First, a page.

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Mini-invasive Surg 2019;3:24.10.20517/2574-1225.2019.20© The Author(s) 2019.
Open AccessPerspective

Minimally invasive surgery for non-achalasia primary esophageal motility disorders is currently underused

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1Department of Surgery, Federal University of Sao Paulo, Sao Paulo, SP 04037-003, Brazil.

2Department of Surgery, Hospital Alemán of Buenos Aires, Buenos Aires C1118 AAT, Argentina.

Correspondence Address: Dr. Fernando A. M. Herbella, Department of Surgery, Escola Paulista de Medicina, Federal University of Sao Paulo, Rua Diogo de Faria 1087 cj 301, Sao Paulo, SP 04037-003, Brazil. E-mail: herbella.dcir@epm.br

    Science Editor: Giulio Belli | Copy Editor: Cai-Hong Wang | Production Editor: Tian Zhang
    ...

    © The Author(s) 2019. Open Access This article is licensed under a Creative Commons Attribution 4.0 International License (https://creativecommons.org/licenses/by/4.0/), which permits unrestricted use, sharing, adaptation, distribution and reproduction in any medium or format, for any purpose, even commercially, as long as you give appropriate credit to the original author(s) and the source, provide a link to the Creative Commons license, and indicate if changes were made.

    Abstract

    Surgical treatment for non-achalasia primary esophageal motility disorders is reserved for few situations. Proper selection of patients brings good outcomes with low morbidity, which makes surgical therapy an adequate therapeutic option. High resolution manometry reclassifies esophageal motility disorders. Interestingly, literature is scarce on surgical therapy for this new classification with per oral endoscopic myotomy as the leading treatment.

    High resolution manometry reclassifies esophageal motility disorders based on the Chicago 3.0 classification[1]. Even though there is a certain correspondence between previous and current classifications[2], a distinct nomenclature arrived based on newly developed - and putatively more objective and accurate - parameters. Thus, primary esophageal motility disorders (PEMD) are probably better diagnosed and evaluated.

    Achalasia is surely the most understood PEMD. Other PEMD are not as well comprehended nor have defined therapy options. These other diseases defined by specific manometric pictures may occur as PEMD or secondary to gastroesophageal reflux disease (GERD)[3]. If GERD is present, the motility abnormality is considered secondary, and treatment is directed toward reflux. In the absence of GERD, therapy is aimed at the modulation of the esophageal dysmotility with pharmacological agents or at the permeabilization of the gastroesophageal junction with endoscopic or surgical procedures[4].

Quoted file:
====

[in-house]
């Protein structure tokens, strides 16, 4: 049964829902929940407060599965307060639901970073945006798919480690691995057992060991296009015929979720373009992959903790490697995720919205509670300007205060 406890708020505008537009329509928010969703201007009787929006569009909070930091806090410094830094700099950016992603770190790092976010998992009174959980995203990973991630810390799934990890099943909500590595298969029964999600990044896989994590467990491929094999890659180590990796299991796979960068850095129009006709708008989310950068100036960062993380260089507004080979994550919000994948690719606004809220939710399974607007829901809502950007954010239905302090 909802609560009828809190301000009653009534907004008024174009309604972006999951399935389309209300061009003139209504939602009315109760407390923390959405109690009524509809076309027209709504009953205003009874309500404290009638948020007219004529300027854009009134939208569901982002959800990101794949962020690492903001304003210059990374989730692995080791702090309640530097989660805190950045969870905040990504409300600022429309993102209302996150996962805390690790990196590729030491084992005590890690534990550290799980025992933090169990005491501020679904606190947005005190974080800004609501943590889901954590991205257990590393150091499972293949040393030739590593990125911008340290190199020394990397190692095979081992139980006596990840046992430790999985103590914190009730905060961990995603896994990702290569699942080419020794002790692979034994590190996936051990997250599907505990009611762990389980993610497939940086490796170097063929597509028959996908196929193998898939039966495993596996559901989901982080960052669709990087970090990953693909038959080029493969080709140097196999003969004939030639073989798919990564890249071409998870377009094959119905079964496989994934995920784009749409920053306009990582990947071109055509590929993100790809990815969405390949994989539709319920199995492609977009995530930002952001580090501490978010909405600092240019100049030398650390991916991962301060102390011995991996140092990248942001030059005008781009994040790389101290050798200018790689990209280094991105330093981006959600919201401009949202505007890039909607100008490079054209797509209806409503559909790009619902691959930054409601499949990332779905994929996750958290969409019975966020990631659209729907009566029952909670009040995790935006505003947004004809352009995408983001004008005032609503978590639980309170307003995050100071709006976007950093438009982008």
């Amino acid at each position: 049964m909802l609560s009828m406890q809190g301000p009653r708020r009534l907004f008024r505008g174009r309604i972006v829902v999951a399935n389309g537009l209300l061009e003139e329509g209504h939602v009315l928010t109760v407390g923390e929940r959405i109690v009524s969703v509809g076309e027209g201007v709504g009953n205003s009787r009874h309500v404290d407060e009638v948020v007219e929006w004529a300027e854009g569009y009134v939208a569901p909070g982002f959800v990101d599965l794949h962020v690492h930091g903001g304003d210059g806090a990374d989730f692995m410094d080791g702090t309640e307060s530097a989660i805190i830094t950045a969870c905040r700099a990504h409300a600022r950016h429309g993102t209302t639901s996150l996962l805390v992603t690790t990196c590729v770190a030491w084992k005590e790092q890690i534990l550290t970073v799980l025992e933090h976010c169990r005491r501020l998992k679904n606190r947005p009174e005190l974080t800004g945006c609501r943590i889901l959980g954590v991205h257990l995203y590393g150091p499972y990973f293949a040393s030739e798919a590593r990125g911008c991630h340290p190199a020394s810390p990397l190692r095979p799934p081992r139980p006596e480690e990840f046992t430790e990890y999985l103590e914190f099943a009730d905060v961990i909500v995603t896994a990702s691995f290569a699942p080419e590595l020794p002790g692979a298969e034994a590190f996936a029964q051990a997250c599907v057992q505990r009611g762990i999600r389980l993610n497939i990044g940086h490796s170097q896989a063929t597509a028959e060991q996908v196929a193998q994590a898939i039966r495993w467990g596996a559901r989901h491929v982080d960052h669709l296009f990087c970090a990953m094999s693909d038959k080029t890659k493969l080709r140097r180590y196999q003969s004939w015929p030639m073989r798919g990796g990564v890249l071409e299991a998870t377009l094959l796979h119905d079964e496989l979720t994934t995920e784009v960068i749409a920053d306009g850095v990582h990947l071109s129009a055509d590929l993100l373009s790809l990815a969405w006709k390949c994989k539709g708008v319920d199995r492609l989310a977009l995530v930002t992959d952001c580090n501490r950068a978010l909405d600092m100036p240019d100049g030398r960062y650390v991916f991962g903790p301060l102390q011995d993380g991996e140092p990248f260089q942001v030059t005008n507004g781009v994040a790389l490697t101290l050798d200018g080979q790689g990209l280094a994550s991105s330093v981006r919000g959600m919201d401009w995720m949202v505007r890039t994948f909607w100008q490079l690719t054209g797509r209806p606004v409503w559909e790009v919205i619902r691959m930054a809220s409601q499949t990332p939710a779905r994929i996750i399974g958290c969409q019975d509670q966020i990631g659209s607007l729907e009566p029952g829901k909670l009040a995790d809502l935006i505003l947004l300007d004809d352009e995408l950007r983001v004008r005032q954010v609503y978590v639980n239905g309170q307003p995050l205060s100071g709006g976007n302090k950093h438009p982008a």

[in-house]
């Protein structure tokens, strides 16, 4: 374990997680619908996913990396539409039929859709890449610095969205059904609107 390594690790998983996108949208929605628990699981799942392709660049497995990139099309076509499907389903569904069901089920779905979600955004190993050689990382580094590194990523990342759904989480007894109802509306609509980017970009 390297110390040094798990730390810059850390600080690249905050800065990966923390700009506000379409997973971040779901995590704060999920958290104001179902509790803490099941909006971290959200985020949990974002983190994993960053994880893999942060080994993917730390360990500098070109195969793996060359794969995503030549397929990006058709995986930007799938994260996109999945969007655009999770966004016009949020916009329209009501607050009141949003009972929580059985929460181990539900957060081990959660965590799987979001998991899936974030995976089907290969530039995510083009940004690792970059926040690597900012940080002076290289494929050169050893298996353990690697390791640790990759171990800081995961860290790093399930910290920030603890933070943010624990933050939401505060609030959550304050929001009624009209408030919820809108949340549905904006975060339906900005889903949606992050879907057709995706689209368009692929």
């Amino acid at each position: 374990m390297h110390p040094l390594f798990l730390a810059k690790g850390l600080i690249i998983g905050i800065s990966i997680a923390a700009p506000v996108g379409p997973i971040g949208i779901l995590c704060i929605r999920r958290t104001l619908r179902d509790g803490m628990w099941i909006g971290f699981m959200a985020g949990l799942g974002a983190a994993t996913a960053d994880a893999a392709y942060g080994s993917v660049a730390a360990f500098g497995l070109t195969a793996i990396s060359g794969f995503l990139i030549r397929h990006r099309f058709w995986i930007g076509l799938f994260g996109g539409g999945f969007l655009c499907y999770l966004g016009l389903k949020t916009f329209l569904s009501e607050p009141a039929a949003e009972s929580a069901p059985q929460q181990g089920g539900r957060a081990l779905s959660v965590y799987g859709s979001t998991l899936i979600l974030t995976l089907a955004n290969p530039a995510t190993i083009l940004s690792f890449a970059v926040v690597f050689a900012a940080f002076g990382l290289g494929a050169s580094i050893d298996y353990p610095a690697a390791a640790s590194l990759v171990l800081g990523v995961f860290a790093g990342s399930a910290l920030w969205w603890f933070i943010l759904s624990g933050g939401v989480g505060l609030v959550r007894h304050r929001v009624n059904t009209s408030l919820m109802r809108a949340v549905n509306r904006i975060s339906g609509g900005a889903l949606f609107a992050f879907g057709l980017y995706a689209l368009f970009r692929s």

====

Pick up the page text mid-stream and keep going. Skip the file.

Surgical treatment for non-achalasia PEMD was reserved for few situations during the conventional manometry era. Cardiomyotomy (Heller’s operation) and fundoplication are used for patients with hypertensive lower esophageal sphincter, diffuse esophageal spasm or nutcracker esophagus and obstructive symptoms[5,6]. Proper selection of patients is linked to good outcomes with low morbidity, which makes surgical therapy an adequate therapeutic option. Interestingly, literature is scarce on surgical therapy for this new classification with per oral endoscopic myotomy (POEM) as the leading treatment.

    Ineffective esophageal motility is not treated by surgery. Hypertensive lower esophageal sphincter is no longer a PEMD according to Chicago 3.0.

    There are no studies on Heller’s myotomy for distal esophageal spasm (previously diffuse spasm) based on the new classification. Some case reports of POEM for distal spasm have been reported[7-9] with multicenter studies encompassing a larger number of patients but always inferior to 20 in total[10]. Experience with the method is too short to draw conclusions. The same is true for jackhammer esophagus: no studies on Heller’s myotomy and few case reports for POEM[9,11]. A recent systematic review compiling these small series[12] showed a clinical success of 90%.

    Esophagogastric junction outflow obstruction is an altered motility pattern contemplated by Chicago 3.0 classification. Most cases are associated to mechanical obstruction especially after operations in the area. Few cases are considered PEMD[13]. Interestingly, some cases treated by Heller’s myotomy[13-15] showed good outcomes while POEM did not show good results[16].

    In conclusion, Heller’s myotomy and fundoplication are currently underused for the treatment of non-achalasia PEMD. POEM is the preferred treatment, but long-term results with larger series are still elusive.

    Declarations

    Authors’ contributions

    Made substantial contributions to conception and design of the study and performed data analysis and interpretation: Herbella FAM, Schlottmann F

    Availability of data and materials

    Not applicable.

    Financial support and sponsorship

    None.

    Conflicts of interest

    All authors declared that there are no conflicts of interest.

    Ethical approval and consent to participate

    Not applicable.

    Consent for publication

    Not applicable.

    Copyright

    © The Author(s) 2019.

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